or naval officers of said so-called confederate government above the rank of colonel in the army, or
of lieutenant in the navy; all who left seats in the United States Congress to aid the rebellion; all who
resigned commissions in the army or navy of the United States, and afterwards aided the rebellion;
and all who have engaged in any way in treating colored persons or white persons, in charge of
such, otherwise than lawfully as prisoners of war, and which persons may have been found in the
United States service, as soldiers, seamen, or in any other capacity."

"And I do further proclaim, declare, and make known, that whenever, in any of the States of
Arkansas, Texas, Louisiana, Mississippi, Tennessee, Alabama, Georgia, Florida, South Carolina,
and North Carolina, a number of persons, not less than one-tenth in number of the votes cast in
such State at the Presidential election of the year of our Lord one thousand eight hundred and sixty,
each having taken the oath aforesaid and not having since violated it, and being a qualified voter by
the election law of the State existing immediately before the so-called act of secession, and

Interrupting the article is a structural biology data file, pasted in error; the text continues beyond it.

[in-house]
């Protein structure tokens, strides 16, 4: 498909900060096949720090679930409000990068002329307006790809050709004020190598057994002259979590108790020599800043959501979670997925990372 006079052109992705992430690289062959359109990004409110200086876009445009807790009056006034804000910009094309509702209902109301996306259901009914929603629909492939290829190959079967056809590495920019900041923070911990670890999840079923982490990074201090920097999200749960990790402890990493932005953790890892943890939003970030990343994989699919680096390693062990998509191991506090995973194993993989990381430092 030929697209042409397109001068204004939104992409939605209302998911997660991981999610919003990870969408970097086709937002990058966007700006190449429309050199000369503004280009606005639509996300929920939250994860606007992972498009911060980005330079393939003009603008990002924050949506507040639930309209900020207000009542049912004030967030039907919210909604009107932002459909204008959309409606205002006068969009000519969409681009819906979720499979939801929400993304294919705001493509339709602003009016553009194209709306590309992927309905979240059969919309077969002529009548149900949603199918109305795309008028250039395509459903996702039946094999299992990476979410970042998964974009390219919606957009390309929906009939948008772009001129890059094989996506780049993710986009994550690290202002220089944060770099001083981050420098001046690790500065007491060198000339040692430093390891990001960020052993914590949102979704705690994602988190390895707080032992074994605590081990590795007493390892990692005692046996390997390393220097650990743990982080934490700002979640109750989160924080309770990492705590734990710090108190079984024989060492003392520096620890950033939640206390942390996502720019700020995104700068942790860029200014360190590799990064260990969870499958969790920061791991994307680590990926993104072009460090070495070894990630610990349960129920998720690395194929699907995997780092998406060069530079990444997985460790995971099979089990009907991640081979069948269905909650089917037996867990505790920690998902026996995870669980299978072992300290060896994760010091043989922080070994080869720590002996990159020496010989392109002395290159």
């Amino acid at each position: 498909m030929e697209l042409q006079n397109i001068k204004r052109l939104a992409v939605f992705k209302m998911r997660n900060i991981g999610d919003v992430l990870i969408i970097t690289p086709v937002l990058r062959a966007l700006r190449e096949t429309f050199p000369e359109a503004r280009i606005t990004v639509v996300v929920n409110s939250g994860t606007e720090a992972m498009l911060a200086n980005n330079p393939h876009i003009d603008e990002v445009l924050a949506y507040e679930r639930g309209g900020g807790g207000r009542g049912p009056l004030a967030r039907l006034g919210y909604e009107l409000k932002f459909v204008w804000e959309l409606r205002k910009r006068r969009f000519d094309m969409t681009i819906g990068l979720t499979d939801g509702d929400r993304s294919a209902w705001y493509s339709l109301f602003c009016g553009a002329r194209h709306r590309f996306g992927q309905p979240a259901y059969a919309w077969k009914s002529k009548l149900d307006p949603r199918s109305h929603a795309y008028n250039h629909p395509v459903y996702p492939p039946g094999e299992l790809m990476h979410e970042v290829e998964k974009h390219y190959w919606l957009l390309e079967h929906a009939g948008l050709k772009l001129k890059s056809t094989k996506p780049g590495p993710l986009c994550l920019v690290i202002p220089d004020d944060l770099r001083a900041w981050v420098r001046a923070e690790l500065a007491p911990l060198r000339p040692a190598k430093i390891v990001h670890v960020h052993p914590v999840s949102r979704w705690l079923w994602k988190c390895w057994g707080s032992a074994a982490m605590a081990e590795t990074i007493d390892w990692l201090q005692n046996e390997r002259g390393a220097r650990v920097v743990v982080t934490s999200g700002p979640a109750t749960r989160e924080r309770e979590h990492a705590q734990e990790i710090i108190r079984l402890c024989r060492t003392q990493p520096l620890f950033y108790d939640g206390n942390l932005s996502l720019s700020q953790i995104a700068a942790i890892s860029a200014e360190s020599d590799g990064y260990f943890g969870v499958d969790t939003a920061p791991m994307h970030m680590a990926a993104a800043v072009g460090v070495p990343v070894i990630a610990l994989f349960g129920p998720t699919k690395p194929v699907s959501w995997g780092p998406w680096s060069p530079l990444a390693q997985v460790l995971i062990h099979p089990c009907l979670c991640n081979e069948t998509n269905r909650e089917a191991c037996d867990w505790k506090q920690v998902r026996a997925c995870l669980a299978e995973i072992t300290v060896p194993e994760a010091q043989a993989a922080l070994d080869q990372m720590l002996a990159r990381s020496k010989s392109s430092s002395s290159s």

excluding all others, shall re-establish a State government which shall be republican, and in no wise
contravening said oath, such shall be recognized as the true government of the State, and the State
shall receive thereunder the benefits of the constitutional provision which declares that "The United
States shall guaranty to every State in this union a republican form of government, and shall protect
each of them against invasion; and, on application of the legislature, or the executive, (when the
legislature cannot be convened,) against domestic violence."

"And I do further proclaim, declare, and make known that any provision which may be adopted by
such State government in relation to the freed people of such State, which shall recognize and
declare their permanent freedom, provide for their education, and which may yet be consistent, as a
temporary arrangement, with their present condition as a laboring, landless, and homeless class, will
not be objected to by the national Executive. And it is suggested as not improper, that, in
constructing a loyal State government in any State, the name of the State, the boundary, the
subdivisions, the constitution, and the general code of laws, as before the rebellion, be maintained,
subject only to the modifications made necessary by the conditions hereinbefore stated, and such
others, if any, not contravening said conditions, and which may be deemed expedient by those
framing the new State government."

"To avoid misunderstanding, it may be proper to say that this proclamation, so far as it relates to